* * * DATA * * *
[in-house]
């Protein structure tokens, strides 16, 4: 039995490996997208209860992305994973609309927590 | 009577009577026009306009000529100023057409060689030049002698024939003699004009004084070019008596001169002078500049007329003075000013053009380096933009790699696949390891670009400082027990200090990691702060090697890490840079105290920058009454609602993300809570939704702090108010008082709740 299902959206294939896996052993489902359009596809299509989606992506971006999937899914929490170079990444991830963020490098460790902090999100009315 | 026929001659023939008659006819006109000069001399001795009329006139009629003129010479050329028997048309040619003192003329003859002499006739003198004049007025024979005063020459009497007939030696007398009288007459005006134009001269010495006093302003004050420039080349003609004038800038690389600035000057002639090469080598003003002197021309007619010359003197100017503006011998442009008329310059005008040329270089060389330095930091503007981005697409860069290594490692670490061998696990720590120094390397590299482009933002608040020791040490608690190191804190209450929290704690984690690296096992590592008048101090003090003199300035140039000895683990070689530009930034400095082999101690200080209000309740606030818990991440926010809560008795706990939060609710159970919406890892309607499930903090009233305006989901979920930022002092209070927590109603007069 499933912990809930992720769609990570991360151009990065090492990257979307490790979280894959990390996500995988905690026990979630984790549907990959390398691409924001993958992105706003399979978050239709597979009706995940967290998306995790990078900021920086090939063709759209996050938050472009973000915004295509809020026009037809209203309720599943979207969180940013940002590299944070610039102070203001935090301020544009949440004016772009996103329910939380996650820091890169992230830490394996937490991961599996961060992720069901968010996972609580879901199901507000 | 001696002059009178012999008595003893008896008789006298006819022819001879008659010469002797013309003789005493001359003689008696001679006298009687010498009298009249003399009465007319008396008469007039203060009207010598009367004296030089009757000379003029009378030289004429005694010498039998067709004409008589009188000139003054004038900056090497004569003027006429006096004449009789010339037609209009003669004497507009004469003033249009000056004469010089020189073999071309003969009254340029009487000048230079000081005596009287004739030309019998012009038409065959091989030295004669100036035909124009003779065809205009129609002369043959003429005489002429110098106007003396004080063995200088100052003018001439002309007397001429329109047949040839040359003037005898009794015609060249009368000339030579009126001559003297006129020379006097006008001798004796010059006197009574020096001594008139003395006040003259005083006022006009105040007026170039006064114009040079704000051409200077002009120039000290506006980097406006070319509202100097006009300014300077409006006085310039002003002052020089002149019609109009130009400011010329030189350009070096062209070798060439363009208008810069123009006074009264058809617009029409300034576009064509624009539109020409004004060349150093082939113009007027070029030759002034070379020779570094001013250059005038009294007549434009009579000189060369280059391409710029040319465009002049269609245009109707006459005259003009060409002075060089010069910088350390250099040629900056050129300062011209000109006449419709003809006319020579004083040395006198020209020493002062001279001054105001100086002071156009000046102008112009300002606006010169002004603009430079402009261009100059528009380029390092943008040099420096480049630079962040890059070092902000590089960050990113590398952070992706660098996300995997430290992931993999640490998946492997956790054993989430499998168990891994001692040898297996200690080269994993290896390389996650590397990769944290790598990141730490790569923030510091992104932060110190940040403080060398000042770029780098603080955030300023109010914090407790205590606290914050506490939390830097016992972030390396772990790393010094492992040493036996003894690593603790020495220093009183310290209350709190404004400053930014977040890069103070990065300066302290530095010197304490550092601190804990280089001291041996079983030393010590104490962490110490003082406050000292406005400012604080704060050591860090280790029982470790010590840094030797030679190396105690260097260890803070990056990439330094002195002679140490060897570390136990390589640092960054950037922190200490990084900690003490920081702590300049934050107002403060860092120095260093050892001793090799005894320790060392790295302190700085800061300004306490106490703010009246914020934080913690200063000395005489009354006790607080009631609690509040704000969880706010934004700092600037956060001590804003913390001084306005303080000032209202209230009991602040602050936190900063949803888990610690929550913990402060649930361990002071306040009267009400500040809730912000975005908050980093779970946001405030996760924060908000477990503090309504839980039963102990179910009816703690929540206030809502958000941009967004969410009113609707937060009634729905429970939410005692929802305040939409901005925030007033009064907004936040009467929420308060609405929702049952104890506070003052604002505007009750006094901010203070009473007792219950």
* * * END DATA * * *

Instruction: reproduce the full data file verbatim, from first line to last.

[in-house]
């Protein structure tokens, strides 16, 4: 039995490996997208209860992305994973609309927590 | 009577009577026009306009000529100023057409060689030049002698024939003699004009004084070019008596001169002078500049007329003075000013053009380096933009790699696949390891670009400082027990200090990691702060090697890490840079105290920058009454609602993300809570939704702090108010008082709740 299902959206294939896996052993489902359009596809299509989606992506971006999937899914929490170079990444991830963020490098460790902090999100009315 | 026929001659023939008659006819006109000069001399001795009329006139009629003129010479050329028997048309040619003192003329003859002499006739003198004049007025024979005063020459009497007939030696007398009288007459005006134009001269010495006093302003004050420039080349003609004038800038690389600035000057002639090469080598003003002197021309007619010359003197100017503006011998442009008329310059005008040329270089060389330095930091503007981005697409860069290594490692670490061998696990720590120094390397590299482009933002608040020791040490608690190191804190209450929290704690984690690296096992590592008048101090003090003199300035140039000895683990070689530009930034400095082999101690200080209000309740606030818990991440926010809560008795706990939060609710159970919406890892309607499930903090009233305006989901979920930022002092209070927590109603007069 499933912990809930992720769609990570991360151009990065090492990257979307490790979280894959990390996500995988905690026990979630984790549907990959390398691409924001993958992105706003399979978050239709597979009706995940967290998306995790990078900021920086090939063709759209996050938050472009973000915004295509809020026009037809209203309720599943979207969180940013940002590299944070610039102070203001935090301020544009949440004016772009996103329910939380996650820091890169992230830490394996937490991961599996961060992720069901968010996972609580879901199901507000 | 001696002059009178012999008595003893008896008789006298006819022819001879008659010469002797013309003789005493001359003689008696001679006298009687010498009298009249003399009465007319008396008469007039203060009207010598009367004296030089009757000379003029009378030289004429005694010498039998067709004409008589009188000139003054004038900056090497004569003027006429006096004449009789010339037609209009003669004497507009004469003033249009000056004469010089020189073999071309003969009254340029009487000048230079000081005596009287004739030309019998012009038409065959091989030295004669100036035909124009003779065809205009129609002369043959003429005489002429110098106007003396004080063995200088100052003018001439002309007397001429329109047949040839040359003037005898009794015609060249009368000339030579009126001559003297006129020379006097006008001798004796010059006197009574020096001594008139003395006040003259005083006022006009105040007026170039006064114009040079704000051409200077002009120039000290506006980097406006070319509202100097006009300014300077409006006085310039002003002052020089002149019609109009130009400011010329030189350009070096062209070798060439363009208008810069123009006074009264058809617009029409300034576009064509624009539109020409004004060349150093082939113009007027070029030759002034070379020779570094001013250059005038009294007549434009009579000189060369280059391409710029040319465009002049269609245009109707006459005259003009060409002075060089010069910088350390250099040629900056050129300062011209000109006449419709003809006319020579004083040395006198020209020493002062001279001054105001100086002071156009000046102008112009300002606006010169002004603009430079402009261009100059528009380029390092943008040099420096480049630079962040890059070092902000590089960050990113590398952070992706660098996300995997430290992931993999640490998946492997956790054993989430499998168990891994001692040898297996200690080269994993290896390389996650590397990769944290790598990141730490790569923030510091992104932060110190940040403080060398000042770029780098603080955030300023109010914090407790205590606290914050506490939390830097016992972030390396772990790393010094492992040493036996003894690593603790020495220093009183310290209350709190404004400053930014977040890069103070990065300066302290530095010197304490550092601190804990280089001291041996079983030393010590104490962490110490003082406050000292406005400012604080704060050591860090280790029982470790010590840094030797030679190396105690260097260890803070990056990439330094002195002679140490060897570390136990390589640092960054950037922190200490990084900690003490920081702590300049934050107002403060860092120095260093050892001793090799005894320790060392790295302190700085800061300004306490106490703010009246914020934080913690200063000395005489009354006790607080009631609690509040704000969880706010934004700092600037956060001590804003913390001084306005303080000032209202209230009991602040602050936190900063949803888990610690929550913990402060649930361990002071306040009267009400500040809730912000975005908050980093779970946001405030996760924060908000477990503090309504839980039963102990179910009816703690929540206030809502958000941009967004969410009113609707937060009634729905429970939410005692929802305040939409901005925030007033009064907004936040009467929420308060609405929702049952104890506070003052604002505007009750006094901010203070009473007792219950």